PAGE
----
Radical changes in housing and planning will drive local growth

This news article was published under the 2010 to 2015 Conservative and Liberal Democrat coalition government

Communities Secretary Eric Pickles has welcomed measures to improve the planning system, action to get the house building industry building …

Communities Secretary Eric Pickles has welcomed measures to improve the planning system, action to get the house building industry building again and steps to cut the amount of red tape for councils and business set out in today’s Budget.

The Department for Communities and Local Government is at the centre of the Coalition’s plans to revive and rebalance the economy. Over the coming months the Communities Secretary will oversee a programme of work to unblock the planning system, boost house building and attract new investment into the market, maintain environmental and countryside protections. The reforms will put local councils, communities and local firms in the lead when it comes to delivering growth.

Secretary of State for Communities and Local Government Eric Pickles said:

The actions set out in today’s Budget will create the conditions for growth and put this country back on a strong and stable economic footing. We are unblocking the complex, costly planning system, regenerating redundant sites and putting the brakes on the years of Whitehall micro-management that has tied business up in red tape, slowing and stifling growth.

The current planning system is bureaucratic, we will make it easier to navigate. We have a system plagued by conflict and appeals. We will establish a system where councils, communities and business work together. Instead of fighting against development imposed from Whitehall, local people will have a far greater influence over what is built in their area. We will maintain protection for the Green Belt and the environment - as we are committed to sustainable growth.

Every new home built will create jobs in the UK building industry. Before we took office house building had slumped to its lowest peacetime level since 1924. We are turning this around, providing support for first time buyers, encouraging private investment in housing, accelerating the release of public sector land and putting in place powerful new incentives that will give communities a share in the rewards of growth. Together, these measures to support local jobs and local firms will play a crucial part in the Government’s wider work to get the economy back on its feet.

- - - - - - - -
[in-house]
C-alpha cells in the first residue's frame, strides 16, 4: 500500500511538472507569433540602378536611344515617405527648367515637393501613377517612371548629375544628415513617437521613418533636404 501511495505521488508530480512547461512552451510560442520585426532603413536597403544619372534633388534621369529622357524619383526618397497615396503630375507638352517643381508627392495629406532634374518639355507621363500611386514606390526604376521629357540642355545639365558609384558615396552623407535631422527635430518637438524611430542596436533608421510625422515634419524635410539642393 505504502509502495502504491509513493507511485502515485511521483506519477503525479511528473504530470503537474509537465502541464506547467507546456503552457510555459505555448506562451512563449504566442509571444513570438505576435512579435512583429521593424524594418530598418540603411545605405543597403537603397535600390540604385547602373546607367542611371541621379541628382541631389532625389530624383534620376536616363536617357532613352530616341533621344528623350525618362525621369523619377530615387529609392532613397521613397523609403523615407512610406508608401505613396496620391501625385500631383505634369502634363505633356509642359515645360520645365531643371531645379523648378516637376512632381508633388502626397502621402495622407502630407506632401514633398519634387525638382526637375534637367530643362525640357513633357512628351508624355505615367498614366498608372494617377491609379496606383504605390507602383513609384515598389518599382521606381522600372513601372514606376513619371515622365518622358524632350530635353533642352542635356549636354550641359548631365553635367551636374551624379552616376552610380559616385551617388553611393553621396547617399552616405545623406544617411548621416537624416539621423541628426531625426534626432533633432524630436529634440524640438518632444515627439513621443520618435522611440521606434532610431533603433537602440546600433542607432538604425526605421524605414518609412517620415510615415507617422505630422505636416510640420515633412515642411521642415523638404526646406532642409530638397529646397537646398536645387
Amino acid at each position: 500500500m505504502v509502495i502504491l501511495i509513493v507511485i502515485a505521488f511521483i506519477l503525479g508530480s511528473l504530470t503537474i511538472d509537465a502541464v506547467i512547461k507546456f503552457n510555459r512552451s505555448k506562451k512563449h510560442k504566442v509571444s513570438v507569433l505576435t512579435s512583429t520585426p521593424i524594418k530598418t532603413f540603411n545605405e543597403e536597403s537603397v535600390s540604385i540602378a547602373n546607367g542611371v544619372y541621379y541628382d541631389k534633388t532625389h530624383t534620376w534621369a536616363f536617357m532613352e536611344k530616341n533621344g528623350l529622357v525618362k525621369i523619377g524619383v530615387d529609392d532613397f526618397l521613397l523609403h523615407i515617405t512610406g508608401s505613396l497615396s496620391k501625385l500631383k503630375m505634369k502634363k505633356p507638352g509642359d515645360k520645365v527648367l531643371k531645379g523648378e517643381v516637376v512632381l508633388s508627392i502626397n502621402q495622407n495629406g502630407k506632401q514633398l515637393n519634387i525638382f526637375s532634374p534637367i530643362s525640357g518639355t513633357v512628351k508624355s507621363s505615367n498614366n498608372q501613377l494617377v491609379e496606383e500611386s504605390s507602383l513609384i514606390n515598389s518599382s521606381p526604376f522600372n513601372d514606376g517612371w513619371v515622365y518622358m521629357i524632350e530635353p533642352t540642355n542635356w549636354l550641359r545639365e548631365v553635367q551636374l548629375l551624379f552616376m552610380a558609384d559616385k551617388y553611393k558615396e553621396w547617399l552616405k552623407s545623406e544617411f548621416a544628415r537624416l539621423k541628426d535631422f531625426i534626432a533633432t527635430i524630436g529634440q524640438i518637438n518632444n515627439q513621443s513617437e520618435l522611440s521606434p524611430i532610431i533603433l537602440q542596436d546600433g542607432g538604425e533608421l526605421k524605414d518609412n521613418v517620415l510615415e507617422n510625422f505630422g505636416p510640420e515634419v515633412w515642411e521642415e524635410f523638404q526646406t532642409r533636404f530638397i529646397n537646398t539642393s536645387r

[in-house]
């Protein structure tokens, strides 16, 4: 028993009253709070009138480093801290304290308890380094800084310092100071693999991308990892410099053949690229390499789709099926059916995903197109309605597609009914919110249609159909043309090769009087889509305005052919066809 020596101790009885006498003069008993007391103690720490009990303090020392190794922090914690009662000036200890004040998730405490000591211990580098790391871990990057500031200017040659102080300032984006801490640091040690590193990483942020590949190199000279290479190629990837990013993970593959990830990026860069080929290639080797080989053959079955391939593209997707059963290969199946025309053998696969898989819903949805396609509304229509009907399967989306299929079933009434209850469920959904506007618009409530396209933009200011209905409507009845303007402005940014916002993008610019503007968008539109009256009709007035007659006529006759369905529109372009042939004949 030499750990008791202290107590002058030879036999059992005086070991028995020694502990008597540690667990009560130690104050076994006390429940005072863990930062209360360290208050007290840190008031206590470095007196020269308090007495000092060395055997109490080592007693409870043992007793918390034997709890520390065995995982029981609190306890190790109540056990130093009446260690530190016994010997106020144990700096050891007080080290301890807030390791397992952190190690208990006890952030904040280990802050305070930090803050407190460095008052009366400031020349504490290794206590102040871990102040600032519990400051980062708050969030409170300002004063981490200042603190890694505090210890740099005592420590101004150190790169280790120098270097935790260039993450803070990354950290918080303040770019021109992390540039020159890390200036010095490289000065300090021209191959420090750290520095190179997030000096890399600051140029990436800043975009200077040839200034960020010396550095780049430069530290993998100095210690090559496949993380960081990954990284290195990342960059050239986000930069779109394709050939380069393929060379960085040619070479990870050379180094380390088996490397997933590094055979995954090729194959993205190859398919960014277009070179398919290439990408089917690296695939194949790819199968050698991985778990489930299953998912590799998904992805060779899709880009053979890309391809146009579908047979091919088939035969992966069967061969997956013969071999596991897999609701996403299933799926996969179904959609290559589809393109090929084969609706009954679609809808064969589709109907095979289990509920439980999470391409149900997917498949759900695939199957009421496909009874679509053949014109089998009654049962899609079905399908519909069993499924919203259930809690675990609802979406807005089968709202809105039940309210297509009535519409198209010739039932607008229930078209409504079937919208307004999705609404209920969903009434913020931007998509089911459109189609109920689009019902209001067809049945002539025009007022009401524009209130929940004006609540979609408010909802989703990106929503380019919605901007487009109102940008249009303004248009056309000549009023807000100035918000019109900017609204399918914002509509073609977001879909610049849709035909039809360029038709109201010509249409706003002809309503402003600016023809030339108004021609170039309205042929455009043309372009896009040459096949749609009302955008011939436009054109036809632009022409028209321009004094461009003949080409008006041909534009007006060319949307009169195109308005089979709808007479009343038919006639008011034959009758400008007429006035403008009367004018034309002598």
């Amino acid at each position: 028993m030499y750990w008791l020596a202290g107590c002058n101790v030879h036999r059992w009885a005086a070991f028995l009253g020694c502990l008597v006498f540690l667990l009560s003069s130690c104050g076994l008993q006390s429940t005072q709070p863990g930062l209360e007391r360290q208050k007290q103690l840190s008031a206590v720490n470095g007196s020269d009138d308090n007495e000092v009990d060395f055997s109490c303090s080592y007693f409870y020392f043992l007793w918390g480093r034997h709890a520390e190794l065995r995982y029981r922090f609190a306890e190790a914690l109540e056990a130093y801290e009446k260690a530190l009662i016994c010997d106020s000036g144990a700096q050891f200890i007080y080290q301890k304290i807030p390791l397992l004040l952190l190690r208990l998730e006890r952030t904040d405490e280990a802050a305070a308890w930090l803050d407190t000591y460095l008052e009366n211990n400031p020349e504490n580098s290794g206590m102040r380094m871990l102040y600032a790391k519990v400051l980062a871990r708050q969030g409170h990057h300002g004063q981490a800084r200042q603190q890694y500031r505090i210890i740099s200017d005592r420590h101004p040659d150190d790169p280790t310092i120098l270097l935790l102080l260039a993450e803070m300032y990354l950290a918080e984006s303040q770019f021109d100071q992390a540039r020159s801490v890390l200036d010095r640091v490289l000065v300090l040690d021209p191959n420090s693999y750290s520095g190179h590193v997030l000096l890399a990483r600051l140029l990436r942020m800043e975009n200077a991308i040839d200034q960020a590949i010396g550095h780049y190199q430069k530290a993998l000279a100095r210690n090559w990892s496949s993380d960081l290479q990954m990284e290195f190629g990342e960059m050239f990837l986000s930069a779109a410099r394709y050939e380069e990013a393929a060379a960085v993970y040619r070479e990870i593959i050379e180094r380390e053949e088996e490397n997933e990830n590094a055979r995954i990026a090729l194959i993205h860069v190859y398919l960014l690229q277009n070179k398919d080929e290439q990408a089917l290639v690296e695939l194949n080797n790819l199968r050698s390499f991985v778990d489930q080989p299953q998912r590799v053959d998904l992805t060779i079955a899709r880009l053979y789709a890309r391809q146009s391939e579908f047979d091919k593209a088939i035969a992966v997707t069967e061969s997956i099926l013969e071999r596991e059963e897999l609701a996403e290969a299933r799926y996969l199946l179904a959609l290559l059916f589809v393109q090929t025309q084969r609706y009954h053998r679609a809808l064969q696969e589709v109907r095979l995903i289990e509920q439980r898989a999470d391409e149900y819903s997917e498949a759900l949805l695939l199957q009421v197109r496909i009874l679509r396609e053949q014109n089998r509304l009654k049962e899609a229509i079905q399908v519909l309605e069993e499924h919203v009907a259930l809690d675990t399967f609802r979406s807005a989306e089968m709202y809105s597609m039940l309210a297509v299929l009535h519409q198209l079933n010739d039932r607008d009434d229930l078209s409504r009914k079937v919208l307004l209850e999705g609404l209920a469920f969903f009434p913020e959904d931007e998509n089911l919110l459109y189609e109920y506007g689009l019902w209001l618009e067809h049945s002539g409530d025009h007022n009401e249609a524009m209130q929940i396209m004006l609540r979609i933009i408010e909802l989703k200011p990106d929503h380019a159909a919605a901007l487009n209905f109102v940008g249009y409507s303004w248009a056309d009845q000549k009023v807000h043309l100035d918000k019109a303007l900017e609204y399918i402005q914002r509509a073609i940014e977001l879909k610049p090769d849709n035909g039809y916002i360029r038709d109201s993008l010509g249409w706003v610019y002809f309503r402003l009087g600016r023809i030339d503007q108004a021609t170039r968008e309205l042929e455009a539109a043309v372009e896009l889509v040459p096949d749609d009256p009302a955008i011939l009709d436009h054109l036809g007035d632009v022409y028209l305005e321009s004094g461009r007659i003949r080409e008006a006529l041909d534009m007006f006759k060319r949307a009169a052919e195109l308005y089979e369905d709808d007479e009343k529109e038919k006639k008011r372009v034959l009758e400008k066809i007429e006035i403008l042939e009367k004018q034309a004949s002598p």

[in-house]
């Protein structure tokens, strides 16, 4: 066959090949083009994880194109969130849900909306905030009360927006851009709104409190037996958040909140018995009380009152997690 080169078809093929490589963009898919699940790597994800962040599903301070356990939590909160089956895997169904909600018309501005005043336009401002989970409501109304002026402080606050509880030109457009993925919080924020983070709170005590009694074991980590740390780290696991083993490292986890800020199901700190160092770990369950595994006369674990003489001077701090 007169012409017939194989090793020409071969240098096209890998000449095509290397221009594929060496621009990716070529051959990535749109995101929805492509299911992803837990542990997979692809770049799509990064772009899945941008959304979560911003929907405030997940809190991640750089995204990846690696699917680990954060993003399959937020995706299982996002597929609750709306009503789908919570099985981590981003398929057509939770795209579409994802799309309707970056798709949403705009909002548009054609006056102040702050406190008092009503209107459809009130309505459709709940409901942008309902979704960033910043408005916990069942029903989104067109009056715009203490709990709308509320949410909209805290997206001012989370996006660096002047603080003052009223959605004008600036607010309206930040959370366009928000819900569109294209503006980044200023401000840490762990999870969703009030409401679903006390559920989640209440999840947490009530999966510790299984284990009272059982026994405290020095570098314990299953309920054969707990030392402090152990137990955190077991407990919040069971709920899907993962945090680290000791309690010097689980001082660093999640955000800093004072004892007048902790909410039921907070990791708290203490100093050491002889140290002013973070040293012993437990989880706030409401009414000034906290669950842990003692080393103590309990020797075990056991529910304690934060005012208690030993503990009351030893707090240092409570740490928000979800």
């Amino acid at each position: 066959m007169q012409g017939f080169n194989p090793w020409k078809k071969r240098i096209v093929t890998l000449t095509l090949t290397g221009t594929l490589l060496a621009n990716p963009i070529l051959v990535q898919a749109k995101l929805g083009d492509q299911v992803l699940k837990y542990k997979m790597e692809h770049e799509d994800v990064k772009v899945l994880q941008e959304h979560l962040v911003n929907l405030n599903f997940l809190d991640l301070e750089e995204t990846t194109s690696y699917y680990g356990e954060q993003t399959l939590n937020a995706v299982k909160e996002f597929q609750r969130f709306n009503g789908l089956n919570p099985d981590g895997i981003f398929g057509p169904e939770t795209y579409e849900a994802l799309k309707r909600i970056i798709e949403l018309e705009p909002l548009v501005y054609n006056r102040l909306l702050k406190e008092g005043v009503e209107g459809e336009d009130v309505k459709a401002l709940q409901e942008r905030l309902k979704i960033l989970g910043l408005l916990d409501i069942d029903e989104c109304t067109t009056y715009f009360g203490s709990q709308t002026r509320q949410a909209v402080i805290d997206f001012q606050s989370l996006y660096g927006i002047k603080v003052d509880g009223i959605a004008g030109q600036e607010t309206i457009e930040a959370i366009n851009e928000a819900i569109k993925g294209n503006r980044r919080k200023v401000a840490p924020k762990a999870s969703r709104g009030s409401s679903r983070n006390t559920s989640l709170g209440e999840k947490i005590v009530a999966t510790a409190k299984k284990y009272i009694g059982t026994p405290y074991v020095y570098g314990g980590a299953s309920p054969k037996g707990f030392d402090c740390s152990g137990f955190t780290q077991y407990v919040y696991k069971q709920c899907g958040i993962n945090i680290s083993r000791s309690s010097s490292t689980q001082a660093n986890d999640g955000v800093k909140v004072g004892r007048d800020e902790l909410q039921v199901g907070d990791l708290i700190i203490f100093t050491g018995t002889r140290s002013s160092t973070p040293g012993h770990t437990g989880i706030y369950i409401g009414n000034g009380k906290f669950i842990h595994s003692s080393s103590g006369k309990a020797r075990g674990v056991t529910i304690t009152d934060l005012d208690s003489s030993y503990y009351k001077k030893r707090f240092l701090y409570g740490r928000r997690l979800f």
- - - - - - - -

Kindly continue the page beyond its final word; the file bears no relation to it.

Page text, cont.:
To get Britain building again the Department for Communities and Local Government will:

  • Make up to £210 million available over the next two years to introduce a new FirstBuy scheme that will help over 10,000 first time buyers in England who are struggling to purchase a home in the market due to large deposit requirements. The FirstBuy scheme, jointly funded with house builders, will provide 20 per cent equity to top up first time buyers own deposit of 5 per cent, enabling buyers to access 75 per cent conventional mortgage.

  • Boost investment in house building, helping to reduce the sectors reliance on mortgage funding. The unfavourable Stamp Duty arrangements for bulk purchases of new build homes will end, making investment in house building more attractive, and tackling a tax distortion which currently favours individual purchases ahead of large scale investment.

  • Consult on proposals to increase housing supply by deregulating the planning system so it is easier for developers to change vacant offices into new homes.

To make sure the right land is available in the right place for development the Department will:

  • Accelerate the release of surplus public sector land supporting the creation of new homes and jobs. The Homes and Communities Agency will lead the way including making use of ‘build now, pay later’ schemes whereby house builders will be given surplus government land which they will only pay for once properties built on it are sold. The scheme will offer a lifeline to house builders struggling with cash flow problems. Other Government Departments and agencies will follow suit publishing land release programmes shortly and be held to account for the homes and jobs unlocked.
  • Reform the planning system through a range of measures, including the introduction of a powerful new presumption in favour of sustainable development. The answer to development and growth should wherever possible be ‘yes’, except where this would compromise the key sustainable development principles set out in national planning policy.
  • Remove centrally imposed, top down targets that have dictated levels of development on previously developed land. Present rules are overly prescriptive and have in some cases led to perverse outcomes - e.g. imbalances in provision between blocks of flats and family homes. Councils will be able to identify the most sustainable locations for growth in their areas, having regard to the coalition commitment to protect the environment, including maintaining the Green Belt and other environmental designations.
  • Pilot elements of the land auctions models, starting with public sector land. One of the biggest barriers to development is the shortage of land with planning permission. Auctioning parcels of land with planning permission has the potential to bring forward more land for development, increase competition in development and provide greater certainty for developers. The outcome of the pilot will inform further consideration of the wider land auctions model.
  • Place a new Duty to Cooperate on councils to work together to address planning issues that impact beyond local boundaries such as transport, housing or infrastructure.